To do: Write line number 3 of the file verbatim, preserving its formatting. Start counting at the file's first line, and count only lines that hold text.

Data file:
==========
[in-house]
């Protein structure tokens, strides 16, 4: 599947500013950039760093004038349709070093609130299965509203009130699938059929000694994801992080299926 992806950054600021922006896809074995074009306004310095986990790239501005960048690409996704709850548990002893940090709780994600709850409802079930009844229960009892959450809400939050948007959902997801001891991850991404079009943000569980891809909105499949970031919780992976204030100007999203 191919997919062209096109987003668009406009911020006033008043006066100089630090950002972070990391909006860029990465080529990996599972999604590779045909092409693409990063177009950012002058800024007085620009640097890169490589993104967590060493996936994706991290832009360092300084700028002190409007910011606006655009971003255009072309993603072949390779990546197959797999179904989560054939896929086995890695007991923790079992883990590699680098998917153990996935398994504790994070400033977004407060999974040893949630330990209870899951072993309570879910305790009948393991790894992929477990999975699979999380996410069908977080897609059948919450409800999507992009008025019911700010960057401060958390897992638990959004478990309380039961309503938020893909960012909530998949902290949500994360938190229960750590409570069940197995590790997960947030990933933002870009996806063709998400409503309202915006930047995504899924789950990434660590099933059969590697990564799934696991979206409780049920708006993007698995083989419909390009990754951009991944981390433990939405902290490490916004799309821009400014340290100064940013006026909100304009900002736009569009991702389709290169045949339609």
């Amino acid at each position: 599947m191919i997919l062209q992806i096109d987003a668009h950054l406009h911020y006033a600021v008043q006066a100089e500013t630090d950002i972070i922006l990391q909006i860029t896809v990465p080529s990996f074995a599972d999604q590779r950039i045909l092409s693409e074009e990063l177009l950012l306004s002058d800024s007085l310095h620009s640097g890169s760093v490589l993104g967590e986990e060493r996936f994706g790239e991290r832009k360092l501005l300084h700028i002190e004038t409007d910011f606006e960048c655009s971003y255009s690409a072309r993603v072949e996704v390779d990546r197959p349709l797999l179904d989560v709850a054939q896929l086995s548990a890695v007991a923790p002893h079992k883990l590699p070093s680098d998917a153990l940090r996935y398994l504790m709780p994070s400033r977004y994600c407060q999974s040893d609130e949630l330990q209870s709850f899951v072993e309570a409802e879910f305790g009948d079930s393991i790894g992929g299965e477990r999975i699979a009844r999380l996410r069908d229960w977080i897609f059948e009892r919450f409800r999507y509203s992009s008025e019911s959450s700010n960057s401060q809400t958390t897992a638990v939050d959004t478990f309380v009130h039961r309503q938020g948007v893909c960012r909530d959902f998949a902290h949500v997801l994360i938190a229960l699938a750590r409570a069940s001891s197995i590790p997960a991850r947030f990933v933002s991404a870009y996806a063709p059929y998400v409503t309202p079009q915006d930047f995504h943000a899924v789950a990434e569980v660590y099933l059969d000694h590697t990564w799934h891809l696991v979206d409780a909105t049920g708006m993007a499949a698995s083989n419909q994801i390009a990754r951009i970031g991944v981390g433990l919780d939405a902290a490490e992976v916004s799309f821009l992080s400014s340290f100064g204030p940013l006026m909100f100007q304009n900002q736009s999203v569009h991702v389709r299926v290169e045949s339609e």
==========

């Amino acid at each position: 599947m191919i997919l062209q992806i096109d987003a668009h950054l406009h911020y006033a600021v008043q006066a100089e500013t630090d950002i972070i922006l990391q909006i860029t896809v990465p080529s990996f074995a599972d999604q590779r950039i045909l092409s693409e074009e990063l177009l950012l306004s002058d800024s007085l310095h620009s640097g890169s760093v490589l993104g967590e986990e060493r996936f994706g790239e991290r832009k360092l501005l300084h700028i002190e004038t409007d910011f606006e960048c655009s971003y255009s690409a072309r993603v072949e996704v390779d990546r197959p349709l797999l179904d989560v709850a054939q896929l086995s548990a890695v007991a923790p002893h079992k883990l590699p070093s680098d998917a153990l940090r996935y398994l504790m709780p994070s400033r977004y994600c407060q999974s040893d609130e949630l330990q209870s709850f899951v072993e309570a409802e879910f305790g009948d079930s393991i790894g992929g299965e477990r999975i699979a009844r999380l996410r069908d229960w977080i897609f059948e009892r919450f409800r999507y509203s992009s008025e019911s959450s700010n960057s401060q809400t958390t897992a638990v939050d959004t478990f309380v009130h039961r309503q938020g948007v893909c960012r909530d959902f998949a902290h949500v997801l994360i938190a229960l699938a750590r409570a069940s001891s197995i590790p997960a991850r947030f990933v933002s991404a870009y996806a063709p059929y998400v409503t309202p079009q915006d930047f995504h943000a899924v789950a990434e569980v660590y099933l059969d000694h590697t990564w799934h891809l696991v979206d409780a909105t049920g708006m993007a499949a698995s083989n419909q994801i390009a990754r951009i970031g991944v981390g433990l919780d939405a902290a490490e992976v916004s799309f821009l992080s400014s340290f100064g204030p940013l006026m909100f100007q304009n900002q736009s999203v569009h991702v389709r299926v290169e045949s339609e």